Mr. Prem Khatri, Programme Chair and Acting Chief of DADO, Dolakha, highlighted the importance of safeguarding native seeds in both the national genebank and community seedbanks as both a back-up measure for emergencies and also for the benefit of future generations: “Farm households are defacto genebanks for their native and rare seeds. I really appreciate the efforts of local farmers to conserve and maintain diverse local seeds of traditional crops even in the difficult situations such as during the aftermath of this recent disaster.”
Mr. Hikmat Kumar Shrestha, Chief of the District Agricultural Development Office Sindhuplanchowk and key stakeholder of the programme said: “Farmers’ varieties that are locally adapted are really important to strengthen local seed systems and ensure food security in the face of natural disasters and climate change”. He also recommended that national research and development agencies of the Nepal Government mainstream such activities.
A farmer from Jugu Villag, Ms Makhana Khadka, shared her experience of how earthquake turned her home into rubble within a couple of minutes. However, through rescue collection efforts, she could recover some of her lost seeds that otherwise she would have no hope of getting back.
She brought for display several traditional crop varieties including a rare local variety of sweet buckwheat grown over generations in her village, that is adapted to the difficult terrain conditions where she farms. She described the buckwheat seeds as "important not only to our household food needs but also for local food recipes and the culture of the indigenous Jirel community." She added that “we have brought these seeds to safeguard for the future not only to meet food needs of our present generation but also to conserve our culture and traditions”. She was very happy to share the endangered seeds with other famers and people.
In addition to the Seed Rescue Programme, Bioversity International, in collaboration with partners, has spent the last few months working directly with farmers to select and test varieties taken from genebanks, plant breeding programmes and farmers’ fields. We have also been working to strengthen the capacity of experts engaged in variety evaluation and selection, to carry out rapid detection and dissemination of farmer-preferred varieties using crowdsourcing methods in areas affected by the earthquakes or at high risk of being affected in the future.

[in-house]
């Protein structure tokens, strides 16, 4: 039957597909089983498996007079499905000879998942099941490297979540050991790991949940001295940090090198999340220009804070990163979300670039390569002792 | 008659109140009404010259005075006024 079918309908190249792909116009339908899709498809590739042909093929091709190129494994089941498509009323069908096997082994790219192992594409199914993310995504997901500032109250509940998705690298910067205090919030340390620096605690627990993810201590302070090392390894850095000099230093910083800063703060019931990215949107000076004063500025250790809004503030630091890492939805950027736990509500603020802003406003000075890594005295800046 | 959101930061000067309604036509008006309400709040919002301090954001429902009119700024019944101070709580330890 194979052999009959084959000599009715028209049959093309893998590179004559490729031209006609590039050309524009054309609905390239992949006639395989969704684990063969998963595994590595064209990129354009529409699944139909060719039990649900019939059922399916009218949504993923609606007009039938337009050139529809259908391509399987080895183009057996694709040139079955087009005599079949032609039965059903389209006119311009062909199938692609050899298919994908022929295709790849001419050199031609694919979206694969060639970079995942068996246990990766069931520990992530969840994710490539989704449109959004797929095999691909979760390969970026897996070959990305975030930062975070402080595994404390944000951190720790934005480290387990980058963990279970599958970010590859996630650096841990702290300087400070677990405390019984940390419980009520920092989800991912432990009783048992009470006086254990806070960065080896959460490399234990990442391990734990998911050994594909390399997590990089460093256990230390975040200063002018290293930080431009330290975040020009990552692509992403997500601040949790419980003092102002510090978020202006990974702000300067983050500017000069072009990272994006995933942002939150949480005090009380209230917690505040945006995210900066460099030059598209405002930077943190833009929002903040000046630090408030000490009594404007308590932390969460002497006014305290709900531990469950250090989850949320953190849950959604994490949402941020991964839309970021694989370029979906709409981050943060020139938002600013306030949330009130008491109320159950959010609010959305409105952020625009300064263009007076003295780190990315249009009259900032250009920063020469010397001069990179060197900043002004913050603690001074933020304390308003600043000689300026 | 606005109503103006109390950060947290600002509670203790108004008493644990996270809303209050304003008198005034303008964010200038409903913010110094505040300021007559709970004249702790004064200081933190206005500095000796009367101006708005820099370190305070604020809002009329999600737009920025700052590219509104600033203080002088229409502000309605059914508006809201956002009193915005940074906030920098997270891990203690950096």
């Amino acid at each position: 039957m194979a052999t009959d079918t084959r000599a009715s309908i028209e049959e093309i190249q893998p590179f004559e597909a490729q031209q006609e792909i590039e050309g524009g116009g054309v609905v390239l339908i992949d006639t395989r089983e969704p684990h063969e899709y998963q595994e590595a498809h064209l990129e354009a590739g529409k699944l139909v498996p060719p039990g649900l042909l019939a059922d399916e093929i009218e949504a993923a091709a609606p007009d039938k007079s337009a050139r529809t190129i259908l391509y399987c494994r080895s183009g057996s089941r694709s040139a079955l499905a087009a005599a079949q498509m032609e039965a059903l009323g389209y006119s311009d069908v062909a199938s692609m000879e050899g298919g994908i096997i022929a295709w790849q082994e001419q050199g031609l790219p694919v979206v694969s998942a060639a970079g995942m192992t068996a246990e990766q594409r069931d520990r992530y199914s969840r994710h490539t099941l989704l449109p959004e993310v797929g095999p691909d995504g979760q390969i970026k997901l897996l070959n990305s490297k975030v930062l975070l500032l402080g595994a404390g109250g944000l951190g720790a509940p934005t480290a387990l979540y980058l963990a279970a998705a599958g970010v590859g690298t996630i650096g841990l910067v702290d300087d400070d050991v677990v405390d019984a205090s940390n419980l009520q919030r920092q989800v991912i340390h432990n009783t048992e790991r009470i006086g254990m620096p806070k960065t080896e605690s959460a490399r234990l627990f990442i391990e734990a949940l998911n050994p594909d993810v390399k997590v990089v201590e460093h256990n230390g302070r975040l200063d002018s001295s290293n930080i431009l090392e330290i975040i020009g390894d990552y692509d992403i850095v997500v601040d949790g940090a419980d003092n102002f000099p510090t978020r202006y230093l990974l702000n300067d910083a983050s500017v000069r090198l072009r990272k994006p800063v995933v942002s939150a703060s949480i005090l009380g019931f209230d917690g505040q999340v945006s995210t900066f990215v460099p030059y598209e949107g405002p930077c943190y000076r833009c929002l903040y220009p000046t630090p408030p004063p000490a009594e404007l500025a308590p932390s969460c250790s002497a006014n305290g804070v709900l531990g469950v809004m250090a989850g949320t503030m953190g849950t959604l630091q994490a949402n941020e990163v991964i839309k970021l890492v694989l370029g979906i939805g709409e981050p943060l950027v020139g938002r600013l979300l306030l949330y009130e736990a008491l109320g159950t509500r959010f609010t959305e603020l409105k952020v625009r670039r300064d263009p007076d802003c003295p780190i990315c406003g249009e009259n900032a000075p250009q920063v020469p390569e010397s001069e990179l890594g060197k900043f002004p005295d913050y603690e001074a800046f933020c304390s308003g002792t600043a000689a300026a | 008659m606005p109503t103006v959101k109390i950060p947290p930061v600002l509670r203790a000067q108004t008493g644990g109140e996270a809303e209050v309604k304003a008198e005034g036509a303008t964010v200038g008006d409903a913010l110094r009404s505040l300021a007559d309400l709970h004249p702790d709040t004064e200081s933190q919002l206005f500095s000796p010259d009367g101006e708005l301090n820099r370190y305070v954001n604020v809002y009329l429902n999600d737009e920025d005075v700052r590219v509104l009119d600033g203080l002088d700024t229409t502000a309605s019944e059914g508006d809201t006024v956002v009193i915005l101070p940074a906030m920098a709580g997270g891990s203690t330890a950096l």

Bhuwon Sthapit and Devendra Gauchan
Read the earlier reports from Nepal
Part One: Matching seeds to needs in the aftermath of the Nepal Earthquake
Part Two: Deploying crowdsourcing and seed diversity in disaster recovery efforts in Nepal
Notes: The seed rescue collection for Seed Recovery Programme is implemented by the Local Initiative for Research and Development (LI-BIRD), in three districts with technical assistance from the national genebank. It is funded through the Genetic Resource Policy Initiative (GRPI)-Phase 2 project of Bioversity International in partnership with National Gene Bank, Nepal is also implementing the Seed Rescue collection for seed recovery in 7 other earthquake affected districts funded by Global Crop Diversity Trust. This work is also carried out through the CGIAR Research Program on Water, Land and Ecosystems.
1. Agricultural landscape, Jugu, Dolakha, Nepal - one of the areas affected by the 2015 earthquakes. Credit: Pudasaini/LI-BIRD
2. Farmers handing over collected seeds. Credit: B. Dhewaju/LI-BIRD
3. Farmers from Ramechhap District display local varieties of crops at the handover event. Credit: D. Gauchan/Bioversity International
4. Chief of DADO Sinduplanchowk speaks at the handover event. Credit: P. Dhungana/Genebank